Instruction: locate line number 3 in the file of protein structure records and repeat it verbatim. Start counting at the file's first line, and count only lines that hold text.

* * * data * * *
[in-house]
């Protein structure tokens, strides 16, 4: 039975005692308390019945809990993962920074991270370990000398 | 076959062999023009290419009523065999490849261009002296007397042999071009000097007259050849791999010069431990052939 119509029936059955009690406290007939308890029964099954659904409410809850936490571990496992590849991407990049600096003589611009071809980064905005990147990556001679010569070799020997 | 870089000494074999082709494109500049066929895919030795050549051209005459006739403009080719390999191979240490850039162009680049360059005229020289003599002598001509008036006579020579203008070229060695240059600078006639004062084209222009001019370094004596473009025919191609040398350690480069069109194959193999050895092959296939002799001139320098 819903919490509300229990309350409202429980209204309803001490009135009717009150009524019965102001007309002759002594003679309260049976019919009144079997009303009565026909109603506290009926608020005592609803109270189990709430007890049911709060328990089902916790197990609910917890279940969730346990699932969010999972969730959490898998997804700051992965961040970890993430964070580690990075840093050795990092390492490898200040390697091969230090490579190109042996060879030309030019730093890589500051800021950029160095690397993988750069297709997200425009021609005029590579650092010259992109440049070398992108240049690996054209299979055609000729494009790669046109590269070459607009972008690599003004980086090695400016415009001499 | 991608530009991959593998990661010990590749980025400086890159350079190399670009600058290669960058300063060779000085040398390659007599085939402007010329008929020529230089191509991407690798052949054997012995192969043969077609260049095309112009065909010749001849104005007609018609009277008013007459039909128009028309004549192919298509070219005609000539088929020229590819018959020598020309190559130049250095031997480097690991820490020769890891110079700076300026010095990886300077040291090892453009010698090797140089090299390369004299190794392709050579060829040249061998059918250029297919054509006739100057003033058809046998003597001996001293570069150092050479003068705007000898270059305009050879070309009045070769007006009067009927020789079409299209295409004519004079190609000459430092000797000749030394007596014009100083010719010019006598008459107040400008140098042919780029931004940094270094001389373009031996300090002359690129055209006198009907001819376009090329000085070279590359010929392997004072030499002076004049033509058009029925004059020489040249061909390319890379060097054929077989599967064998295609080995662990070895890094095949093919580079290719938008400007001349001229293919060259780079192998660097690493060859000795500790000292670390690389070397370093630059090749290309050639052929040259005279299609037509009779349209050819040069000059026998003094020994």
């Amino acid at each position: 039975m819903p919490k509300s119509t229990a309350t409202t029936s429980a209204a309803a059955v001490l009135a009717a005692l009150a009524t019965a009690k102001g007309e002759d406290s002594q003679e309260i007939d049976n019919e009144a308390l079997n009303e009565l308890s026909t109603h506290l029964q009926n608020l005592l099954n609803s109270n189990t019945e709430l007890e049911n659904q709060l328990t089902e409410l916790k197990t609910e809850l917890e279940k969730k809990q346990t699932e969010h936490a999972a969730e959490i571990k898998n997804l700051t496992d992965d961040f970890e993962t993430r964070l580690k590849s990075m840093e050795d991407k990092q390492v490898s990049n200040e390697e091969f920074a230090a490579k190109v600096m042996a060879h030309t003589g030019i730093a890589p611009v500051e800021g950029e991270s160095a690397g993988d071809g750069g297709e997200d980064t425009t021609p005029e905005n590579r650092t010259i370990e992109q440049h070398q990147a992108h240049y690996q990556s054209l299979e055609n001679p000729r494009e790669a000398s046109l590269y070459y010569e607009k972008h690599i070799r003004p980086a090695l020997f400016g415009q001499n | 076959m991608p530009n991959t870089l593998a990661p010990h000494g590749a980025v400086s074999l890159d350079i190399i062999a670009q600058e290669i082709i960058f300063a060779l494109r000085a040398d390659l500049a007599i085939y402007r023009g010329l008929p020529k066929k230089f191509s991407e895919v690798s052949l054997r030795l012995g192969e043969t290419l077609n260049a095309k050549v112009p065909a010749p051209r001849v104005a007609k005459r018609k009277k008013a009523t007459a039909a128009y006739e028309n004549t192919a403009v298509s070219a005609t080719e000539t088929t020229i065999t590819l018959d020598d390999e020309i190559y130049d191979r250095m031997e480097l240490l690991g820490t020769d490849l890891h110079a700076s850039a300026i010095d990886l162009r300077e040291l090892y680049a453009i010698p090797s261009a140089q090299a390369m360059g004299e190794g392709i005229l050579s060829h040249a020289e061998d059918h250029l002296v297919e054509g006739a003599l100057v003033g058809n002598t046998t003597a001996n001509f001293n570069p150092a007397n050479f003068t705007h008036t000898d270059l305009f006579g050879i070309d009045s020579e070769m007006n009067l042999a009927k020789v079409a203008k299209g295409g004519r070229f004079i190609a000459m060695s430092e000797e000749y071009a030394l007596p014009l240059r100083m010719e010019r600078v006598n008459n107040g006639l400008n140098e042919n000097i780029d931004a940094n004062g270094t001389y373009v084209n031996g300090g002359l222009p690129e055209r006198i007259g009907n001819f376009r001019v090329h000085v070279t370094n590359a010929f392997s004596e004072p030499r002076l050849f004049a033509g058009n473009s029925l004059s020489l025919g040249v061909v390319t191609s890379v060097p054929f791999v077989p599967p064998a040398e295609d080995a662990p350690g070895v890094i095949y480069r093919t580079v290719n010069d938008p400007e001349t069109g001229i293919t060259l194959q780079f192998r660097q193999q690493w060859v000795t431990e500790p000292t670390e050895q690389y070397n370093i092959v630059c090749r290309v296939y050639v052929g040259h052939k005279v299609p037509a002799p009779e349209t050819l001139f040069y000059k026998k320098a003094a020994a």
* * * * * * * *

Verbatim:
């Amino acid at each position: 039975m819903p919490k509300s119509t229990a309350t409202t029936s429980a209204a309803a059955v001490l009135a009717a005692l009150a009524t019965a009690k102001g007309e002759d406290s002594q003679e309260i007939d049976n019919e009144a308390l079997n009303e009565l308890s026909t109603h506290l029964q009926n608020l005592l099954n609803s109270n189990t019945e709430l007890e049911n659904q709060l328990t089902e409410l916790k197990t609910e809850l917890e279940k969730k809990q346990t699932e969010h936490a999972a969730e959490i571990k898998n997804l700051t496992d992965d961040f970890e993962t993430r964070l580690k590849s990075m840093e050795d991407k990092q390492v490898s990049n200040e390697e091969f920074a230090a490579k190109v600096m042996a060879h030309t003589g030019i730093a890589p611009v500051e800021g950029e991270s160095a690397g993988d071809g750069g297709e997200d980064t425009t021609p005029e905005n590579r650092t010259i370990e992109q440049h070398q990147a992108h240049y690996q990556s054209l299979e055609n001679p000729r494009e790669a000398s046109l590269y070459y010569e607009k972008h690599i070799r003004p980086a090695l020997f400016g415009q001499n | 076959m991608p530009n991959t870089l593998a990661p010990h000494g590749a980025v400086s074999l890159d350079i190399i062999a670009q600058e290669i082709i960058f300063a060779l494109r000085a040398d390659l500049a007599i085939y402007r023009g010329l008929p020529k066929k230089f191509s991407e895919v690798s052949l054997r030795l012995g192969e043969t290419l077609n260049a095309k050549v112009p065909a010749p051209r001849v104005a007609k005459r018609k009277k008013a009523t007459a039909a128009y006739e028309n004549t192919a403009v298509s070219a005609t080719e000539t088929t020229i065999t590819l018959d020598d390999e020309i190559y130049d191979r250095m031997e480097l240490l690991g820490t020769d490849l890891h110079a700076s850039a300026i010095d990886l162009r300077e040291l090892y680049a453009i010698p090797s261009a140089q090299a390369m360059g004299e190794g392709i005229l050579s060829h040249a020289e061998d059918h250029l002296v297919e054509g006739a003599l100057v003033g058809n002598t046998t003597a001996n001509f001293n570069p150092a007397n050479f003068t705007h008036t000898d270059l305009f006579g050879i070309d009045s020579e070769m007006n009067l042999a009927k020789v079409a203008k299209g295409g004519r070229f004079i190609a000459m060695s430092e000797e000749y071009a030394l007596p014009l240059r100083m010719e010019r600078v006598n008459n107040g006639l400008n140098e042919n000097i780029d931004a940094n004062g270094t001389y373009v084209n031996g300090g002359l222009p690129e055209r006198i007259g009907n001819f376009r001019v090329h000085v070279t370094n590359a010929f392997s004596e004072p030499r002076l050849f004049a033509g058009n473009s029925l004059s020489l025919g040249v061909v390319t191609s890379v060097p054929f791999v077989p599967p064998a040398e295609d080995a662990p350690g070895v890094i095949y480069r093919t580079v290719n010069d938008p400007e001349t069109g001229i293919t060259l194959q780079f192998r660097q193999q690493w060859v000795t431990e500790p000292t670390e050895q690389y070397n370093i092959v630059c090749r290309v296939y050639v052929g040259h052939k005279v299609p037509a002799p009779e349209t050819l001139f040069y000059k026998k320098a003094a020994a």